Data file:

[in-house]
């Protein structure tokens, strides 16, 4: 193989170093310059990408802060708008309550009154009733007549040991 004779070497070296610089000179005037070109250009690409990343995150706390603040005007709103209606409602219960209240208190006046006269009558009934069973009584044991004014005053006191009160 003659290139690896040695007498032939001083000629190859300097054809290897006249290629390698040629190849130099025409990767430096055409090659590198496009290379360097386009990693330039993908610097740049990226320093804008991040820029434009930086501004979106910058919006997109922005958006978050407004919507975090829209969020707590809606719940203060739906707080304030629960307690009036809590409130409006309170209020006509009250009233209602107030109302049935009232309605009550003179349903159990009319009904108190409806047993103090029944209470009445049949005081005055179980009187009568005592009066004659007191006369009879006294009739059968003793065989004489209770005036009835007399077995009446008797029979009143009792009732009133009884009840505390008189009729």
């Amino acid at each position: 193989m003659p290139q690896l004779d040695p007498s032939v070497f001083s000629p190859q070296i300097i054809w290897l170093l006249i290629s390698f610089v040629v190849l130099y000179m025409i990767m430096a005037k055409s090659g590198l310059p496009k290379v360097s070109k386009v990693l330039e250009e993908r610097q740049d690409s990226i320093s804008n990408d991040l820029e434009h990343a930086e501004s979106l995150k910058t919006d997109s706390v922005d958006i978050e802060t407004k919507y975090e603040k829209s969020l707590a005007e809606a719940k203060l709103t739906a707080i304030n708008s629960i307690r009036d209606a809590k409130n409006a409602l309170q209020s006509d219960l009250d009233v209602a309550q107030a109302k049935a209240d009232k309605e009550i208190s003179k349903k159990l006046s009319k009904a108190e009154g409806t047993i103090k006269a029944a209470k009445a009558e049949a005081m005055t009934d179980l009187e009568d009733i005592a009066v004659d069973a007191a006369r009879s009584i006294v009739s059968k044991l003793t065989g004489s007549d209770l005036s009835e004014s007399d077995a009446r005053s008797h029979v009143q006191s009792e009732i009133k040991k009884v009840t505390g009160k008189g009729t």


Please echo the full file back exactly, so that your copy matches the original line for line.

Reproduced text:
[in-house]
């Protein structure tokens, strides 16, 4: 193989170093310059990408802060708008309550009154009733007549040991 004779070497070296610089000179005037070109250009690409990343995150706390603040005007709103209606409602219960209240208190006046006269009558009934069973009584044991004014005053006191009160 003659290139690896040695007498032939001083000629190859300097054809290897006249290629390698040629190849130099025409990767430096055409090659590198496009290379360097386009990693330039993908610097740049990226320093804008991040820029434009930086501004979106910058919006997109922005958006978050407004919507975090829209969020707590809606719940203060739906707080304030629960307690009036809590409130409006309170209020006509009250009233209602107030109302049935009232309605009550003179349903159990009319009904108190409806047993103090029944209470009445049949005081005055179980009187009568005592009066004659007191006369009879006294009739059968003793065989004489209770005036009835007399077995009446008797029979009143009792009732009133009884009840505390008189009729």
């Amino acid at each position: 193989m003659p290139q690896l004779d040695p007498s032939v070497f001083s000629p190859q070296i300097i054809w290897l170093l006249i290629s390698f610089v040629v190849l130099y000179m025409i990767m430096a005037k055409s090659g590198l310059p496009k290379v360097s070109k386009v990693l330039e250009e993908r610097q740049d690409s990226i320093s804008n990408d991040l820029e434009h990343a930086e501004s979106l995150k910058t919006d997109s706390v922005d958006i978050e802060t407004k919507y975090e603040k829209s969020l707590a005007e809606a719940k203060l709103t739906a707080i304030n708008s629960i307690r009036d209606a809590k409130n409006a409602l309170q209020s006509d219960l009250d009233v209602a309550q107030a109302k049935a209240d009232k309605e009550i208190s003179k349903k159990l006046s009319k009904a108190e009154g409806t047993i103090k006269a029944a209470k009445a009558e049949a005081m005055t009934d179980l009187e009568d009733i005592a009066v004659d069973a007191a006369r009879s009584i006294v009739s059968k044991l003793t065989g004489s007549d209770l005036s009835e004014s007399d077995a009446r005053s008797h029979v009143q006191s009792e009732i009133k040991k009884v009840t505390g009160k008189g009729t």